Our return trip turned out to be the first vacation that Jay and I took alone since our first child had been born. With great excitement I planned the romantic getaway to one of the most beautiful places I had ever visited. This time instead of ram-shackle cottage among the sea grasses, a lovely old inn, high above Somes Sound would be our home for the week. I had planned the trip with great exhilaration. Yet, when it came time to actually hug and kiss our children goodbye, I almost couldn’t get into the taxi that would take us to the airport. We were leaving them with two trusted, known caretakers, but, at the last minute, it felt very scary to walk away from them.
a difference in perspective
My anxiety was not much allayed when after checking into our room at the venerable Asticou Inn, we went down to enjoy dinner in the dining room. Dinner was included in the American Plan price of the hotel. The maître stepped up as we entered. “I’m sorry, sir,” he said, “but a suit jacket and tie are required for the evening meal.”
“But I am formally dressed,” asserted my husband. He wore a “leisure suit,” a new evening apparel for men that had become all the rage that year.
“Your outfit does not meet our dining standards,” the host insisted. And we were not allowed to dine there.
We had to find another place to eat that evening. We checked out the following morning. Gypsies that we were, we were very fortunate to find an opening at the charming Grey Rock Inn, a much less formally run Bed and Breakfast quite close to Somes Sound. After enjoying a lovely cup of tea with the inn’s proprietress, I finally began to de-stress. It began to look like our quest for a romantic getaway but work out after all.
fogged in, but not bogged down
On our first trip to Maine, the skies were bright and clear. The sunshine was brilliant. That didn’t happen this time. But fog and rain didn’t stop our fun. We took several long hikes. On the one day the fog lifted, we went sailing on the Sound. Finally, the focus of our trip came up.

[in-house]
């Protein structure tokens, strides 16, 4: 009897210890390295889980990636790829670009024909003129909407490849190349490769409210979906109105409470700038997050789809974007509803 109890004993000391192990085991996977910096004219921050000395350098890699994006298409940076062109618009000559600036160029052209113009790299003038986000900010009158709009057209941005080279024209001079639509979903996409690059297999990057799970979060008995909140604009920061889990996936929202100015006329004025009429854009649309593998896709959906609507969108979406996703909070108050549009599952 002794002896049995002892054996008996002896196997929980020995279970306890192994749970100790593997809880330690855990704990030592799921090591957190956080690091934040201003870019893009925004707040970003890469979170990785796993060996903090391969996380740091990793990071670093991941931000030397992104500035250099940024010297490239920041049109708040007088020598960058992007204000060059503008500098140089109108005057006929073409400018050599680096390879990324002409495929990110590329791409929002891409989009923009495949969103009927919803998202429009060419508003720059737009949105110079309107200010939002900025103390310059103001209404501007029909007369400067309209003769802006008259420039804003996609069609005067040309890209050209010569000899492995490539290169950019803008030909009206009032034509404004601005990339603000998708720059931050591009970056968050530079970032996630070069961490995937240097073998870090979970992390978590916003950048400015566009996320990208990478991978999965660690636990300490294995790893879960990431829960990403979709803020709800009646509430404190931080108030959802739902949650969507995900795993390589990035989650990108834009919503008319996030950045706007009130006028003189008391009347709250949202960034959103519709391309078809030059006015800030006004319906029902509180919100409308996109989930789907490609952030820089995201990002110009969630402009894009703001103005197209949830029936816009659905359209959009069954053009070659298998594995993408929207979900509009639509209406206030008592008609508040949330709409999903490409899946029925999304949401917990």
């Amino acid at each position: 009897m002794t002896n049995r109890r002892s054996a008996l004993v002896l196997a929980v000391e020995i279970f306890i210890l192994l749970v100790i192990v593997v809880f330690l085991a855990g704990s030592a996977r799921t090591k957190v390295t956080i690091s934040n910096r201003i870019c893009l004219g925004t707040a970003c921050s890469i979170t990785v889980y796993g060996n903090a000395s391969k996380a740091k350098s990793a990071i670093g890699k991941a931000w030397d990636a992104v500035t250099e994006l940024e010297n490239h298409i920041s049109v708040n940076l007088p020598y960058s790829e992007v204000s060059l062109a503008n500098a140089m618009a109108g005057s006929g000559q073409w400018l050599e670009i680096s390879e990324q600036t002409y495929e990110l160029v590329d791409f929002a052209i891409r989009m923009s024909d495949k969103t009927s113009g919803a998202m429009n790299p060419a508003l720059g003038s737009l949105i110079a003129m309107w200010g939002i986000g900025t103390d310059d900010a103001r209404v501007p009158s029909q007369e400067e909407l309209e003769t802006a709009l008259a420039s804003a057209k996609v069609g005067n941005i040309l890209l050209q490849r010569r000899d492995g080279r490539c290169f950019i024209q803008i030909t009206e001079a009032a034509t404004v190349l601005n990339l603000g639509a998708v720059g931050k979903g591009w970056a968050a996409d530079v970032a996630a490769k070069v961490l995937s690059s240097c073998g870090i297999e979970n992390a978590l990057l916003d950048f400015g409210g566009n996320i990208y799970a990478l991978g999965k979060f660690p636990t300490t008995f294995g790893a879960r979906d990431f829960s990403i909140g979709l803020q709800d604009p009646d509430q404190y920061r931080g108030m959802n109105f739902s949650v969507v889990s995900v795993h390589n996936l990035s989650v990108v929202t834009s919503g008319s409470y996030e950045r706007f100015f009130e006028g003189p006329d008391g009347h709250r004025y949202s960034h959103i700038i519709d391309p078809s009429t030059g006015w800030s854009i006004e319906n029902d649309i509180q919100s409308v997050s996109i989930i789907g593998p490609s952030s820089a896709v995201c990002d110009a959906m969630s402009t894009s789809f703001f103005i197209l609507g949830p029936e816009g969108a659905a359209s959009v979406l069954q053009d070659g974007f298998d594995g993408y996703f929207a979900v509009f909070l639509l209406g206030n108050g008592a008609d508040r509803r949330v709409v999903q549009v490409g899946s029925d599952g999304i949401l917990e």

The next day would be July 4. We took a long afternoon nap, ate dinner and headed up the dark mountain where the festivities started at midnight. The fog became increasingly dense, but we found a parking spot and good seat. We watched the islanders perform folk dances around the bonfire. A bevy of local bands belted out enjoyable patriotic tunes.
Throughout the night the fog hung low over our heads. By quarter to four in the morning, it began to lighten up. We became hopeful that the fog would clear and the sun would burst across the horizon in glorious color. For seventy-five long minutes, the crowds peered into the gloom. Every once in awhile someone would claim to have seen a light, but it was never confirmed. Finally, a stalwart guy, dressed in full Scottish regalia, came to the microphone. It’s five a.m., folks,” he announced, “the sun has risen.” He began to play the bagpipes on his shoulder.
the sun does not rise
We looked at one another in disbelief. Nothing had changed. It wasn’t even a little bit lighter than it had been at four a.m.
“My Lord,” I said to Jay. “We came over a thousand miles to see the sun rise on the third century of the American Experience – and it never rose. This does not bode well for the next one hundred years.”
I now look back at the almost half century that has come and gone since we stood on that mountain. I feel a bit like my words were tainted with prophecy.
“The vast possibilities of our great future will become realities only if we make ourselves responsible for that future.”—Gifford Pinchot